Chocolate company fined following accident
Published: 20 Jun 2013
Ashbury Chocolates Ltd has been fined £5,000 and ordered to pay costs of £3,485 at Kettering Magistrates' court after pleading guilty to breaching the Provision and Use of Work Equipment Regulations SI 1998/2306. The breach related to an accident in which an employee's finger was partially severed in an inadequately guarded machine.
Joao Countinho was cleaning a machine which pipes liquid chocolate into moulds in February 2012. Having removed the rotors, Mr. Countinho reached up to check that the stirrer cavity was clean but the stirrers were still rotating. His left index finger then became trapped where it was partially severed. It was later amputated in hospital.
An investigation by the Health and Safety Executive (HSE) found that the machine was only partially guarded. Although there was an interlocking guard at the top of the stirrer cavity, there was no protective device in place at the bottom, allowing Mr Countinho to reach into the machine even though it was running.
HSE inspector Michelle Morrison said, "This was a serious incident that could have easily been prevented. Ashbury Chocolates Limited had a duty to ensure its employees were protected from the dangerous moving parts of its machines. It failed in that duty. The company has since installed a new guard to prevent a recurrence but it is a pity a man had to suffer a painful injury for that to happen."
Although Mr. Countinho was off work for around three months, he has since returned to the company doing the same job.
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It's Recycle Week!
Published: 18 Jun 2013
This week is Recycle Week - a national event to encourage more people to recycle more things more often.
The annual event is celebrating its tenth anniversary this year, and over the past decade the UK has recycled 50 billion plastic drinks bottles, which if laid end-to-end, would stretch to the moon and back ten times over. It has also been revealed that during the same time period, recycling schemes across the UK† have collected materials such as card, paper, plastic and glass worth £2.4 billion.
WRAP Chief Executive Liz Goodwin said, "As a nation, we've come a long way since we first began to take recycling seriously. This is good news for the environment - it means we're sending less waste to landfill and making better use of the natural materials that go into the products we use every day. It is hugely important for our economy. The UK recycling sector now generates more than £13 billion a year in sales of recycled materials, employs more than 40,000 people and contributes around £3 billion-worth of additional value each year to the UK economy."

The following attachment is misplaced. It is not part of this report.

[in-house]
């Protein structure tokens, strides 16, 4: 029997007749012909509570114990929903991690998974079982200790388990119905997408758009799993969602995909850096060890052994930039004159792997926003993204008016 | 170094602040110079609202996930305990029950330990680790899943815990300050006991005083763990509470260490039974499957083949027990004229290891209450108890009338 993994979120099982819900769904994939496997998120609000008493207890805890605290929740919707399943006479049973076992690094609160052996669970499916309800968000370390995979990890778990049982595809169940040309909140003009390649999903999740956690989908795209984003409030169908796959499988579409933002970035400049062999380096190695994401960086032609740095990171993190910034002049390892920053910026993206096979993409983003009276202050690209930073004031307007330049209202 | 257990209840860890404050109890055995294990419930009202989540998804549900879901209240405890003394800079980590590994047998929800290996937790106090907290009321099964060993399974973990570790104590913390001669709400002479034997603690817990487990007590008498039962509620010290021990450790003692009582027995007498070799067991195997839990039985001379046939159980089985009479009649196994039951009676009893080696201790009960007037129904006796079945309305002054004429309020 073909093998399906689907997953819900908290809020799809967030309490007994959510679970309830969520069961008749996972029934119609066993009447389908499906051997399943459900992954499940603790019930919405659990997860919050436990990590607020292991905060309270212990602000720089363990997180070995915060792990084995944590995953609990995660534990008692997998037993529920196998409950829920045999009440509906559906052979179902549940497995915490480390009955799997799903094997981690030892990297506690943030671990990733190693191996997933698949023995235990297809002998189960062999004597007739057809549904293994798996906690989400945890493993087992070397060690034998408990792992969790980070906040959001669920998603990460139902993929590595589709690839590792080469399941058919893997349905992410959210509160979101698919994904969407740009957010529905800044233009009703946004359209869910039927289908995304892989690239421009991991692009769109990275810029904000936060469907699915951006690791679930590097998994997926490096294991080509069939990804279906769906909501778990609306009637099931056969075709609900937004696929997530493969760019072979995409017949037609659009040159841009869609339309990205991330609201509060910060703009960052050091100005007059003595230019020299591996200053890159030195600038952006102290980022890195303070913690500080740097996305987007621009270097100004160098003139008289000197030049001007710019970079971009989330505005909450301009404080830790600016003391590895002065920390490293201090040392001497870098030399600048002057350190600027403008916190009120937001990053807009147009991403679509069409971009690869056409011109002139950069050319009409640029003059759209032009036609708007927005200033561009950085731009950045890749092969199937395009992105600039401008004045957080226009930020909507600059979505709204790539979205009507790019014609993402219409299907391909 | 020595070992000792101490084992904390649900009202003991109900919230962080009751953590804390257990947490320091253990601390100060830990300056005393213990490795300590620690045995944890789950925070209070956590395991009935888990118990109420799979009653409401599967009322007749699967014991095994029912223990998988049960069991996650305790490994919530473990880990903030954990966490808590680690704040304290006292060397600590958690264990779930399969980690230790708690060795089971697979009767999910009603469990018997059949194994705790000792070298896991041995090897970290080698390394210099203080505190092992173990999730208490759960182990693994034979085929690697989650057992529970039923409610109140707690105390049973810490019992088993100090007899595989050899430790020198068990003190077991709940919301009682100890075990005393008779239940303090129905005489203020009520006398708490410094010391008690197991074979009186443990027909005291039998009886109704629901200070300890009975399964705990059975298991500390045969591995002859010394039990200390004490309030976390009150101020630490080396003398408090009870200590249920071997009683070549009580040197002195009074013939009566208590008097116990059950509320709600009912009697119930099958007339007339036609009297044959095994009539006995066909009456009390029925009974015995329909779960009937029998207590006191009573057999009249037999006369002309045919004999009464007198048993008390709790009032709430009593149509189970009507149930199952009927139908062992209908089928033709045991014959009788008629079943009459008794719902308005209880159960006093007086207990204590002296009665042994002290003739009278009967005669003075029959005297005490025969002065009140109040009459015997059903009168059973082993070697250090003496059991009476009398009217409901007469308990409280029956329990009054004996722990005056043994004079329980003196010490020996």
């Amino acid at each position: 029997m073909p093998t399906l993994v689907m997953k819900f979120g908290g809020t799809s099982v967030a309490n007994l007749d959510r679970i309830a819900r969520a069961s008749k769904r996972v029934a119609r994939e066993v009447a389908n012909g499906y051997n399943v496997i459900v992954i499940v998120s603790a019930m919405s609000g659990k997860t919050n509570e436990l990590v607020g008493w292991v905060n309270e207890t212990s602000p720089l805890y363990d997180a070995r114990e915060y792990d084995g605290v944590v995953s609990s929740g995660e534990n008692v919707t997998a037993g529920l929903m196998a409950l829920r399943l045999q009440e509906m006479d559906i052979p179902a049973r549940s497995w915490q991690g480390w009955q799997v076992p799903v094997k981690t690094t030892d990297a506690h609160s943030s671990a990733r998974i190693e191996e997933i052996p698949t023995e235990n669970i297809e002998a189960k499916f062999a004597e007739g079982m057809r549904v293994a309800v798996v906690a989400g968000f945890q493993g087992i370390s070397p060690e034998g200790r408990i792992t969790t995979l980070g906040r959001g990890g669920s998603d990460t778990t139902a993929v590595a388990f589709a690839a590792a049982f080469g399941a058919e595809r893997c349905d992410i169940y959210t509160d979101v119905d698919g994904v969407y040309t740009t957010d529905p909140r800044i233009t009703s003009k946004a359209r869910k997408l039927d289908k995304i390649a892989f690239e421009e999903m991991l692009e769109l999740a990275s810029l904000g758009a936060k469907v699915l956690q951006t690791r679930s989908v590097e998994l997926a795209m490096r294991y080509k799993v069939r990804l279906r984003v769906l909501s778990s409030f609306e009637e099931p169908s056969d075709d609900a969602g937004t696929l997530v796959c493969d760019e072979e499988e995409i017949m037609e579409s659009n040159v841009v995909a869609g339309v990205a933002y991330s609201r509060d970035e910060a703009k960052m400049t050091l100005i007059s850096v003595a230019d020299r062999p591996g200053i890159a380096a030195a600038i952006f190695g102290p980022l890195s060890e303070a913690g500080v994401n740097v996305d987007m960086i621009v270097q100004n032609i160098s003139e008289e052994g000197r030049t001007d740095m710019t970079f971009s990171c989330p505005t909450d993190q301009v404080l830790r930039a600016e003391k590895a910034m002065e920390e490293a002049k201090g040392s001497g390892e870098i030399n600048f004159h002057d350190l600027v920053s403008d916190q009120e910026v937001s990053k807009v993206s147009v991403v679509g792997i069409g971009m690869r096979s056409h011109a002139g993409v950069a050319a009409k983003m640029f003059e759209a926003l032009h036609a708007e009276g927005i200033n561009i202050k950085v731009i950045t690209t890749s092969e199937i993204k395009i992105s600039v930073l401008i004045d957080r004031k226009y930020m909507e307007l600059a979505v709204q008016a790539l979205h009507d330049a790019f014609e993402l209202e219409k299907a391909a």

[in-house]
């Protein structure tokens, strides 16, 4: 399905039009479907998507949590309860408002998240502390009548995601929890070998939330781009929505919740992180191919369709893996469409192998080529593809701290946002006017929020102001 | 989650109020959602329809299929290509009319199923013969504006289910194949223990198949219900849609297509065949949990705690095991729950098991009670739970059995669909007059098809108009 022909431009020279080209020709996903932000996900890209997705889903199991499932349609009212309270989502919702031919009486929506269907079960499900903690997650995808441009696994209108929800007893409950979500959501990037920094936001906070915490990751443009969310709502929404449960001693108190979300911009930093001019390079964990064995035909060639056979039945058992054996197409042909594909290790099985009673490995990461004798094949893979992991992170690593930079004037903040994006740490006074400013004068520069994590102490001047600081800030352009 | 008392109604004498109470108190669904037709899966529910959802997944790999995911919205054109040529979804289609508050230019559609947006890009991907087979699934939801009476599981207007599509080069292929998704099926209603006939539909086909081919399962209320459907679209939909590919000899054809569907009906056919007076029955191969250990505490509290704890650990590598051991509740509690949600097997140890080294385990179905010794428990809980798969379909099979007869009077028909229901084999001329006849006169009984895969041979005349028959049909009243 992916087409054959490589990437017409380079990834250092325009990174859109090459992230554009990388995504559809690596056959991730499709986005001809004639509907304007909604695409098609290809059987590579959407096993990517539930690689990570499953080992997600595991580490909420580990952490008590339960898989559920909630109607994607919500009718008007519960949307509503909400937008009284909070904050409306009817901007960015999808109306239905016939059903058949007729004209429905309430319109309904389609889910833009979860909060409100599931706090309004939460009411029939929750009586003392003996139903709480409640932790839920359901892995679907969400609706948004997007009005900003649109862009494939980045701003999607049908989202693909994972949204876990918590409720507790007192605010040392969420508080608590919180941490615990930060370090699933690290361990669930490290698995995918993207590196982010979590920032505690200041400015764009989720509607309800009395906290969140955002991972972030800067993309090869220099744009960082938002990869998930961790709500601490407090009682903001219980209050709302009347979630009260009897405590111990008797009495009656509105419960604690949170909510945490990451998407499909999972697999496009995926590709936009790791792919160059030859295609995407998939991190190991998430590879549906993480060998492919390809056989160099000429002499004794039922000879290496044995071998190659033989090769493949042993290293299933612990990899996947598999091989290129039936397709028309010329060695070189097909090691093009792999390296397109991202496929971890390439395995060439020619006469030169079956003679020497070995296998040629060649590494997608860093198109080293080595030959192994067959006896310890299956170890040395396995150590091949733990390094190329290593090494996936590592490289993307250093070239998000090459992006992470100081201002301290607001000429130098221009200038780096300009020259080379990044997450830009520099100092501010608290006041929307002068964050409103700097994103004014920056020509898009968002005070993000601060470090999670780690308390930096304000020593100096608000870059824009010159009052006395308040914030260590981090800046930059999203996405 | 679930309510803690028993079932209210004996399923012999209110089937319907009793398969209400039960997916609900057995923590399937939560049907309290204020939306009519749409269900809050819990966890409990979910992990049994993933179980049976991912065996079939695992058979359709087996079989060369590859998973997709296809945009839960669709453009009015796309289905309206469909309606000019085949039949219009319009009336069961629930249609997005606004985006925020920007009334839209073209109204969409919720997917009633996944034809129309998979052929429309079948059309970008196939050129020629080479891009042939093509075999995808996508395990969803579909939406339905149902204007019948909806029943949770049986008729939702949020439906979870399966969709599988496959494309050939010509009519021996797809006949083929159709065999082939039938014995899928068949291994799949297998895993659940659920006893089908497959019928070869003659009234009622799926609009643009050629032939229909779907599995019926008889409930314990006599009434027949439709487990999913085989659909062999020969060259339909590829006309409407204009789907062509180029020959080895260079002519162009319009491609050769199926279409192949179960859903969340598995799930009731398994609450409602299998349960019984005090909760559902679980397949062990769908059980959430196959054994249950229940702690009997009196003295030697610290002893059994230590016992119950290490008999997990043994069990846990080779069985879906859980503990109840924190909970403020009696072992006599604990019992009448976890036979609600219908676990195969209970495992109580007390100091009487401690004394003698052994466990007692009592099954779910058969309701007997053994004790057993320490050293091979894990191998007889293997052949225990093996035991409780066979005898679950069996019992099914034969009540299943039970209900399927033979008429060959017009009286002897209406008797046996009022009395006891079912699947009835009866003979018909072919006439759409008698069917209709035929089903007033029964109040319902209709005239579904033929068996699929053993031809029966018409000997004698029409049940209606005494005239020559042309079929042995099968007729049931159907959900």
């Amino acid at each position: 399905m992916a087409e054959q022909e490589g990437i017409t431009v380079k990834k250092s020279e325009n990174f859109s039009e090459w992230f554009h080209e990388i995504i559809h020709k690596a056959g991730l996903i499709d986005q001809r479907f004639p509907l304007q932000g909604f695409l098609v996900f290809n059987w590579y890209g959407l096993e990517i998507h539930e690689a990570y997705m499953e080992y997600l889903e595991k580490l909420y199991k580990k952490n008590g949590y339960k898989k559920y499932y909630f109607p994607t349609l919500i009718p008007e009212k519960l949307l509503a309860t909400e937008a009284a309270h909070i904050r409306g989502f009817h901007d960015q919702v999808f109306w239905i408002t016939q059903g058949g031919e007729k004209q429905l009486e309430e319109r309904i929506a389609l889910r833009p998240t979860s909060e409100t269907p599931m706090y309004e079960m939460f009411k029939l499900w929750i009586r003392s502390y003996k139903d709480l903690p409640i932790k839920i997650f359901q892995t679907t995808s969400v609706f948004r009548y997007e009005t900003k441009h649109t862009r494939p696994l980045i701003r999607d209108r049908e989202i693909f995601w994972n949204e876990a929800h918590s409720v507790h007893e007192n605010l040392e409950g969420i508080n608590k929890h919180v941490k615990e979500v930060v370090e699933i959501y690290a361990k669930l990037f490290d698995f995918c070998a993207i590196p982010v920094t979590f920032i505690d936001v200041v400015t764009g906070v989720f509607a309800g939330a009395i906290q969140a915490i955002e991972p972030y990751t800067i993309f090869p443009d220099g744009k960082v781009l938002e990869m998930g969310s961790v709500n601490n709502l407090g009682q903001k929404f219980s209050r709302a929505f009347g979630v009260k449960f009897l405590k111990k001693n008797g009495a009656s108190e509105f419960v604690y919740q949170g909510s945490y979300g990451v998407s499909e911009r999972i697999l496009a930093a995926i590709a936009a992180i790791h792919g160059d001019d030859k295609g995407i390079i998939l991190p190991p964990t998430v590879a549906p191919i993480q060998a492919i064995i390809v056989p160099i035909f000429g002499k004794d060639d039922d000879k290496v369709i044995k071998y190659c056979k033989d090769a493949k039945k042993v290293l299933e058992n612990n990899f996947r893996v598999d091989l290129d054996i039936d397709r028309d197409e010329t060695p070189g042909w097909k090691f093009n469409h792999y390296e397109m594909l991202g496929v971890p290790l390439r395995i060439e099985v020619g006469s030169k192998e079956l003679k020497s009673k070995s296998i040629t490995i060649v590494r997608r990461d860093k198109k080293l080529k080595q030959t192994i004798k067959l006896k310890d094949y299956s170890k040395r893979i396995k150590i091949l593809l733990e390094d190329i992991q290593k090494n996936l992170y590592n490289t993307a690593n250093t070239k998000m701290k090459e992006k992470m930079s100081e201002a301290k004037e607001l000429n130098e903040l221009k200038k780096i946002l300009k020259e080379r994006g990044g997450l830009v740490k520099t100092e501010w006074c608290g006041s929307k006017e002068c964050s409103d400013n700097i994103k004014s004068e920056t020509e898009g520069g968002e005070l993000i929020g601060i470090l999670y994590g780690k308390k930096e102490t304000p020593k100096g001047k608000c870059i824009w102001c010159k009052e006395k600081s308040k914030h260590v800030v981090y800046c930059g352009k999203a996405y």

She continued, "Given this progress you may be asking whether we still need Recycle Week. The truth is, there's still more we can all do to recycle more things, more often - to capture more of the valuable materials that are collected for recycling in our own home. For example, take the humble plastic bottle - householders are now recycling more than 50% of these and most councils now collect them. This is great news, but it means there's still half ending up in landfill."
Recycle Week runs until 23 June, and has a "recycle at home and away" theme. Ideas and information is available from:
Prices of green deal homes predicted to go through the roof
Published: 18 Jun 2013
A study of over 300,000 property sales by the Department of Energy and Climate Change (DECC) has concluded that installing measures such as loft insulation or efficient boilers to raise a home's energy rating from band G to E could increase its value by up to 38%.
Statistics show that improving the energy efficiency of a house from band G to E could boost its price by over £25,000 for the average house in the North East and £23,000 in the North West, while London homes could experience a £41,000 uplift.
Energy and Climate Change Minister Greg Barker said the figures showed the "huge potential rewards" of the Government's Green Deal scheme, which aims to improve the UK's draughty housing stock by providing financing packages to cover the upfront cost of refurbishments.
However, the scheme has reportedly suffered relatively low take-up rates to date amidst criticism of the high interest rates attached to the financing packages.
Labour has warned that a household taking out a 25 year Green Deal package worth £10,000 at the standard 6.96 per cent rate of interest would end up repaying close to £21,000 over the course of the loan, potentially undermining some of the resulting increase in house prices.
Industry figures have also revealed a drastic slow down in the roll out of insulation improvements, as previous support schemes have been phased out and the Green Deal has so far failed to replace the demand that has been lost.
However, the Government has maintained that interest in the Green Deal is building and has consistently argued that the combination of competitive interest rates and cash incentives makes the scheme an attractive proposition for many households.